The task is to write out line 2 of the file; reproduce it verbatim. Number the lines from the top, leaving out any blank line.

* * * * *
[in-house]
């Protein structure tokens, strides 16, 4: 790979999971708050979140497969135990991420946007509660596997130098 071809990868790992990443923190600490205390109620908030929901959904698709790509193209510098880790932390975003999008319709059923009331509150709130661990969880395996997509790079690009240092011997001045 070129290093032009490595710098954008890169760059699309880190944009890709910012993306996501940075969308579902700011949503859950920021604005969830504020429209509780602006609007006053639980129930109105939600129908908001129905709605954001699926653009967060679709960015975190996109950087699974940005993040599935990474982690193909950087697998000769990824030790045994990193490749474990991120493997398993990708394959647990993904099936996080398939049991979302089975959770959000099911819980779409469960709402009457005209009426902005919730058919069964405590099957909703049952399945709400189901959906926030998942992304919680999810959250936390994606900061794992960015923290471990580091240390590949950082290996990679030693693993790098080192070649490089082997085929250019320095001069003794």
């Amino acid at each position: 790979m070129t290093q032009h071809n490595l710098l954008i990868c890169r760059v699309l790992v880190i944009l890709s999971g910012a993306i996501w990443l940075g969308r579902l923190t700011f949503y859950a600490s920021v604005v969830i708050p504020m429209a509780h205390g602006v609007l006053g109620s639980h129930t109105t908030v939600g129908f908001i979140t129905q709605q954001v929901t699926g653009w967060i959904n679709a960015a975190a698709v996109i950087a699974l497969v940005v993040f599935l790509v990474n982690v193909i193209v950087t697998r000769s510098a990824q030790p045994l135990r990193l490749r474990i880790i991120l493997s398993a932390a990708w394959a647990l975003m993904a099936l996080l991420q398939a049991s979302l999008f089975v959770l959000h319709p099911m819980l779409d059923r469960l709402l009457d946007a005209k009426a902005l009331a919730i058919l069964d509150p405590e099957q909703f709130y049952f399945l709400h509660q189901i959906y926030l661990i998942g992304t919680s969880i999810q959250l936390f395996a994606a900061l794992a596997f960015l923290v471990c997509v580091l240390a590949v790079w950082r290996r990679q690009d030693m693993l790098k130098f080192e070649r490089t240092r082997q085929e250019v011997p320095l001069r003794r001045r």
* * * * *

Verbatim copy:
């Protein structure tokens, strides 16, 4: 790979999971708050979140497969135990991420946007509660596997130098 071809990868790992990443923190600490205390109620908030929901959904698709790509193209510098880790932390975003999008319709059923009331509150709130661990969880395996997509790079690009240092011997001045 070129290093032009490595710098954008890169760059699309880190944009890709910012993306996501940075969308579902700011949503859950920021604005969830504020429209509780602006609007006053639980129930109105939600129908908001129905709605954001699926653009967060679709960015975190996109950087699974940005993040599935990474982690193909950087697998000769990824030790045994990193490749474990991120493997398993990708394959647990993904099936996080398939049991979302089975959770959000099911819980779409469960709402009457005209009426902005919730058919069964405590099957909703049952399945709400189901959906926030998942992304919680999810959250936390994606900061794992960015923290471990580091240390590949950082290996990679030693693993790098080192070649490089082997085929250019320095001069003794």